“They are residents, and they live in houses in ridings. They’re just like you and I,” Fonseth said. “We make sure everyone can get out to vote. The support by us depends on the needs of the resident. If they need a wheelchair vehicle to get out and vote, we will get them there.
“I’m anticipating their vote participation will be a higher percentage than the rest of the (population).”
Fonseth said paying caregivers more is a big issue for people living with disabilities.
“This is a large part of the reason someone in care will go through 600 to 700 caregivers in their lifetime,” she said. “You cannot build relationships. You can’t build bonds. This is absolutely devastating for the folks in support.
“How can you thrive in life when everyone leaves you?”
Nancy Hughes, the executive director of Shalom Residences, which operates six group homes for people living with special needs, said it will also be encouraging all 35 of its residents to vote.
Hughes said people living with special needs would have easier lives if all five priorities being pushed by Disability Matters were enacted by the province.
“They are all important,” she said. “People are so reliant on their staff. A decent wage is needed to limit the turnover of staff.”
Allen Mankewich, a spokesman for Disability Matters, said it will continue to push Elections Manitoba and the political parties to make it easier for people to cast their vote.
“We encourage the parties to make their campaign events accessible,” Mankewich said. “We encourage them to make their campaign offices accessible. We also tell them how to reach out to people with disabilities.”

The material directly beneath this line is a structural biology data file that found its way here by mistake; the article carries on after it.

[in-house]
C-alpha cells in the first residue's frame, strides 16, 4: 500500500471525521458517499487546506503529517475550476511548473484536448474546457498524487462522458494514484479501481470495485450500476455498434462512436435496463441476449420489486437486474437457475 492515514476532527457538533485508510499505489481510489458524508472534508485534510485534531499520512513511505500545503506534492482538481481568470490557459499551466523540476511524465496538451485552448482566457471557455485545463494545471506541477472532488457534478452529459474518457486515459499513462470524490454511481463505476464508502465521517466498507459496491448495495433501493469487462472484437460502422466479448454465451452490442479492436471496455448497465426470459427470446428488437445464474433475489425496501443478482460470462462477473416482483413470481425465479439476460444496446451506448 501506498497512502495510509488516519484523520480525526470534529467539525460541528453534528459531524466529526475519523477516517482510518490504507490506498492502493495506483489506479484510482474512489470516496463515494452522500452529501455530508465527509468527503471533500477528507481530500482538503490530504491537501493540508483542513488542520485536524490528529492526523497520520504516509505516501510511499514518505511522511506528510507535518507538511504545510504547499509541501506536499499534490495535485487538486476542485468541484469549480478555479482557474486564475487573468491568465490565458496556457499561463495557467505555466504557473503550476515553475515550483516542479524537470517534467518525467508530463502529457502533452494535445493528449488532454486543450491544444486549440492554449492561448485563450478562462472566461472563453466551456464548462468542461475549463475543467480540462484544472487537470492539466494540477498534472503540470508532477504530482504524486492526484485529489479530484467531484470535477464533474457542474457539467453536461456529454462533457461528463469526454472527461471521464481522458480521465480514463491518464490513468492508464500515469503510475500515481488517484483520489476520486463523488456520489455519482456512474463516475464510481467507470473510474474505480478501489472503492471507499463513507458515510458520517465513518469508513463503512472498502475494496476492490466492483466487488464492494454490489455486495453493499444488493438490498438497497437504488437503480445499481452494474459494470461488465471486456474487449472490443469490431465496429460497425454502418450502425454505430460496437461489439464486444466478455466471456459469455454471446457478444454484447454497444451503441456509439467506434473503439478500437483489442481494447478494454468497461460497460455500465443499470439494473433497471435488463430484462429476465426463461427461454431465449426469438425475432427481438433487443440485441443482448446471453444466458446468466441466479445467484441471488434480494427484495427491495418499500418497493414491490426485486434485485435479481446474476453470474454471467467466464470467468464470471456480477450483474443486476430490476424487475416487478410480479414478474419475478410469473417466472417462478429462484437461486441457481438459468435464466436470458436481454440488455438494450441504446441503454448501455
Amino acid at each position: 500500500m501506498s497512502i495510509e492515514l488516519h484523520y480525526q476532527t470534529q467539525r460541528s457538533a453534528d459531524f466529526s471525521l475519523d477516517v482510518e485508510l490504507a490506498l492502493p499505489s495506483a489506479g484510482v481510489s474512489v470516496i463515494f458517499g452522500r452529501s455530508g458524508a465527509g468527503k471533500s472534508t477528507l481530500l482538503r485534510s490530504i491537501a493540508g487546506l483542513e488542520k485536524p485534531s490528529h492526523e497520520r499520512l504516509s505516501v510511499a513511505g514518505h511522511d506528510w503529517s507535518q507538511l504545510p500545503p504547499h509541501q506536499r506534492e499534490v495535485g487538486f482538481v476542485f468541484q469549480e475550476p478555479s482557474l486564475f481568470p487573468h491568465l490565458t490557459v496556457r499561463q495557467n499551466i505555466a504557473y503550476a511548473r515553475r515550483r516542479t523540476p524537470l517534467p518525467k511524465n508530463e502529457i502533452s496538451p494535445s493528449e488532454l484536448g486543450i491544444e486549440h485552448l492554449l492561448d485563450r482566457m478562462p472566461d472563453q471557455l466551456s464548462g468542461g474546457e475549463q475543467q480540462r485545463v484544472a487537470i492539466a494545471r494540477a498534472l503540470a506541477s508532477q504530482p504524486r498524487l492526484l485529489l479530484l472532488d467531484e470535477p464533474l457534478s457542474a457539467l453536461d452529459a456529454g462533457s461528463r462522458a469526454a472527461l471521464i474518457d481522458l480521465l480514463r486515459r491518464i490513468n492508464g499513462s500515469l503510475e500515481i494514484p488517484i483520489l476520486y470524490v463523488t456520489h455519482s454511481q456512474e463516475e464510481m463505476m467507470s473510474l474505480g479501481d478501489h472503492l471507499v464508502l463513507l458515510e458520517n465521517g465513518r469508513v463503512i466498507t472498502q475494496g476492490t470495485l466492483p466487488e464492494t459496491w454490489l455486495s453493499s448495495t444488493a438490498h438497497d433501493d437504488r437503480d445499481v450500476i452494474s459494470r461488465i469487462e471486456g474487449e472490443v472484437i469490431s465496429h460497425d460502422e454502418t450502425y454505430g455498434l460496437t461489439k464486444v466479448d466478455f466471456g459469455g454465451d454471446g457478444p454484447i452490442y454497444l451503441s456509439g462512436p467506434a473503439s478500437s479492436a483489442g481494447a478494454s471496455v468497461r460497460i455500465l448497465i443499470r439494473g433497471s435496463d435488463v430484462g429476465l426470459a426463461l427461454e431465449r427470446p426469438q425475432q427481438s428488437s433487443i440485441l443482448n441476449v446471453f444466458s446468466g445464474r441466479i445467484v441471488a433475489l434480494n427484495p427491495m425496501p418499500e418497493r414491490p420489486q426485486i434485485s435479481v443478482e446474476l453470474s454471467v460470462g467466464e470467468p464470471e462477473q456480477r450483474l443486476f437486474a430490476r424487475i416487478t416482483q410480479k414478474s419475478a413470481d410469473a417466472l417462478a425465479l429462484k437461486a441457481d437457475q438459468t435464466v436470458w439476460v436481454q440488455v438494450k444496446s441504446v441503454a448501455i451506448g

Mankewich said Disability Matters has approached all four main Manitoba political parties for feedback on its five priority issues. It organized a debate between representatives of the parties March 31.
Mankewich said the dignified income priority is important because Manitobans with severe and prolonged disabilities currently receive employment and income assistance, putting them well below the poverty line, until they turn 65 and become eligible for old age security and the guaranteed income supplement.
“Each of the priorities are important in their own way,” he said. “They will make for a better Manitoba for people with disabilities if we had them in place. It will result in a Manitoba that works better.”
Meanwhile, Elections Manitoba says people living with disabilities can vote even if they can’t make it to the polling station.
“We have a homebound voting option for people with disabilities,” Mitchell said. “You can apply to vote in your home or health-care facility and our voting person will go right up to your bed with the ballot box.”
Mitchell said other things are in place at polling stations to help people cast their ballot, including magnifying rulers, braille templates for the ballots, and large-print voter lists.
“We also have curbside voting for people who can’t exit their vehicles at the voting station,” she said. “We also will provide, on request, an ASL (sign language) interpreter… sometimes, they go to homes.”
Mitchell said voting access for people living with disabilities begins during the training sessions for elections staff. “We train our returning officers in accessibility. We talk about respect. We talk about people first. We talk about voters who are deaf, who have cognitive impairments. We have it in our returning officer manual. We want people to be aware of things.”
As for Josef, Mulaire said he has always loved the process of voting.
“He seems energized by the experience,” she said. “He sees everyone together. When he votes, he knows that he is part of the greater community. It is citizenship. His vote counts, and I’m pretty sure he gets that.
“I see it as a vote he does himself.”